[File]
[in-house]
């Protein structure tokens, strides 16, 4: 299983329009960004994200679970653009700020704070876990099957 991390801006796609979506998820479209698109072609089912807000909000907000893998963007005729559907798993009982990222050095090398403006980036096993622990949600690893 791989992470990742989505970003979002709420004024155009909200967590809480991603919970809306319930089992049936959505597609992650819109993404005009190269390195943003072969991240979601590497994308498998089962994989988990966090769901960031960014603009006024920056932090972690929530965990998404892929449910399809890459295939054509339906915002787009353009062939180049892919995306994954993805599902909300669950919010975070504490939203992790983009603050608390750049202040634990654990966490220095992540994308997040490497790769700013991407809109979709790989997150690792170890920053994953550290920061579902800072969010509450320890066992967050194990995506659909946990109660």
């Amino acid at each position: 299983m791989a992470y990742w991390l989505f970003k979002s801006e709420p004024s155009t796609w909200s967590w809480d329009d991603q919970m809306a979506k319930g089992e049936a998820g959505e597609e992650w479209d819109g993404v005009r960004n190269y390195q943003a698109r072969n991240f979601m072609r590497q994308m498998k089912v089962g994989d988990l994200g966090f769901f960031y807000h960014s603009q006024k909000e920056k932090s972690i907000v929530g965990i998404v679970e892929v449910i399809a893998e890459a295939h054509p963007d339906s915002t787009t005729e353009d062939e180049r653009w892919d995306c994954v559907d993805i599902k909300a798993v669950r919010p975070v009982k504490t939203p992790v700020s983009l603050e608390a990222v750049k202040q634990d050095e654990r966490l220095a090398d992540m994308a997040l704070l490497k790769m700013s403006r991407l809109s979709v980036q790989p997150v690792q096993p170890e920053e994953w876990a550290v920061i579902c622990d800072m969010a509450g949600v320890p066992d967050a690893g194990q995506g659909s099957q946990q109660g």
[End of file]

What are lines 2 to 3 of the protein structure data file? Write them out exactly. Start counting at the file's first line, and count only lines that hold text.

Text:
């Protein structure tokens, strides 16, 4: 299983329009960004994200679970653009700020704070876990099957 991390801006796609979506998820479209698109072609089912807000909000907000893998963007005729559907798993009982990222050095090398403006980036096993622990949600690893 791989992470990742989505970003979002709420004024155009909200967590809480991603919970809306319930089992049936959505597609992650819109993404005009190269390195943003072969991240979601590497994308498998089962994989988990966090769901960031960014603009006024920056932090972690929530965990998404892929449910399809890459295939054509339906915002787009353009062939180049892919995306994954993805599902909300669950919010975070504490939203992790983009603050608390750049202040634990654990966490220095992540994308997040490497790769700013991407809109979709790989997150690792170890920053994953550290920061579902800072969010509450320890066992967050194990995506659909946990109660």
């Amino acid at each position: 299983m791989a992470y990742w991390l989505f970003k979002s801006e709420p004024s155009t796609w909200s967590w809480d329009d991603q919970m809306a979506k319930g089992e049936a998820g959505e597609e992650w479209d819109g993404v005009r960004n190269y390195q943003a698109r072969n991240f979601m072609r590497q994308m498998k089912v089962g994989d988990l994200g966090f769901f960031y807000h960014s603009q006024k909000e920056k932090s972690i907000v929530g965990i998404v679970e892929v449910i399809a893998e890459a295939h054509p963007d339906s915002t787009t005729e353009d062939e180049r653009w892919d995306c994954v559907d993805i599902k909300a798993v669950r919010p975070v009982k504490t939203p992790v700020s983009l603050e608390a990222v750049k202040q634990d050095e654990r966490l220095a090398d992540m994308a997040l704070l490497k790769m700013s403006r991407l809109s979709v980036q790989p997150v690792q096993p170890e920053e994953w876990a550290v920061i579902c622990d800072m969010a509450g949600v320890p066992d967050a690893g194990q995506g659909s099957q946990q109660g």